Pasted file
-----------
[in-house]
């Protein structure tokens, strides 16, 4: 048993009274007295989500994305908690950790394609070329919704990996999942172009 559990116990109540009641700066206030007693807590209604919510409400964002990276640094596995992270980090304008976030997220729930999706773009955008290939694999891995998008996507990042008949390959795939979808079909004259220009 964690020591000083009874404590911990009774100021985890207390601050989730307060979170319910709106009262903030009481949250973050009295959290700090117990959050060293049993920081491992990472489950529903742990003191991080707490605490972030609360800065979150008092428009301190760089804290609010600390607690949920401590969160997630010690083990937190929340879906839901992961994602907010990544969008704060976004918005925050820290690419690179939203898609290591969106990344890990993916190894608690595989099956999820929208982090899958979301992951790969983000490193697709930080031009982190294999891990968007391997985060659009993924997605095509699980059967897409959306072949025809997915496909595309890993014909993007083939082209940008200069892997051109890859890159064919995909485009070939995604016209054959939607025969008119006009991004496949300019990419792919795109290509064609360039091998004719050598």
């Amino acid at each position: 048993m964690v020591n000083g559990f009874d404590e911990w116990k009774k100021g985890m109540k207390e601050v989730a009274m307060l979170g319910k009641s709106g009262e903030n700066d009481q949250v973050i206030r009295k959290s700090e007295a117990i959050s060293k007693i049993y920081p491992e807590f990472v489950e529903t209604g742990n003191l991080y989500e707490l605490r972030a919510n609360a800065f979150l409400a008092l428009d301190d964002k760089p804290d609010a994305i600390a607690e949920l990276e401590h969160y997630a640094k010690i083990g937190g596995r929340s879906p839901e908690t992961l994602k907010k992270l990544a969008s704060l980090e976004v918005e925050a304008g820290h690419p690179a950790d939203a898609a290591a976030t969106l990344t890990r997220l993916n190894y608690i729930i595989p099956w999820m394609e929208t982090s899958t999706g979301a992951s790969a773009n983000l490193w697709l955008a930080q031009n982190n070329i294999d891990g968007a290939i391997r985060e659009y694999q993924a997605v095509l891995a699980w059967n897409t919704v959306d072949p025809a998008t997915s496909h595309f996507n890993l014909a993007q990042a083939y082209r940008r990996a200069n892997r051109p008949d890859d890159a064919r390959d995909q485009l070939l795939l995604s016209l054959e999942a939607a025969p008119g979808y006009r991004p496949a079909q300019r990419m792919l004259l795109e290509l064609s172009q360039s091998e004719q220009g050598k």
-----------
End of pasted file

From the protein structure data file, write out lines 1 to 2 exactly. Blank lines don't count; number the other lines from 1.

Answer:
[in-house]
């Protein structure tokens, strides 16, 4: 048993009274007295989500994305908690950790394609070329919704990996999942172009 559990116990109540009641700066206030007693807590209604919510409400964002990276640094596995992270980090304008976030997220729930999706773009955008290939694999891995998008996507990042008949390959795939979808079909004259220009 964690020591000083009874404590911990009774100021985890207390601050989730307060979170319910709106009262903030009481949250973050009295959290700090117990959050060293049993920081491992990472489950529903742990003191991080707490605490972030609360800065979150008092428009301190760089804290609010600390607690949920401590969160997630010690083990937190929340879906839901992961994602907010990544969008704060976004918005925050820290690419690179939203898609290591969106990344890990993916190894608690595989099956999820929208982090899958979301992951790969983000490193697709930080031009982190294999891990968007391997985060659009993924997605095509699980059967897409959306072949025809997915496909595309890993014909993007083939082209940008200069892997051109890859890159064919995909485009070939995604016209054959939607025969008119006009991004496949300019990419792919795109290509064609360039091998004719050598």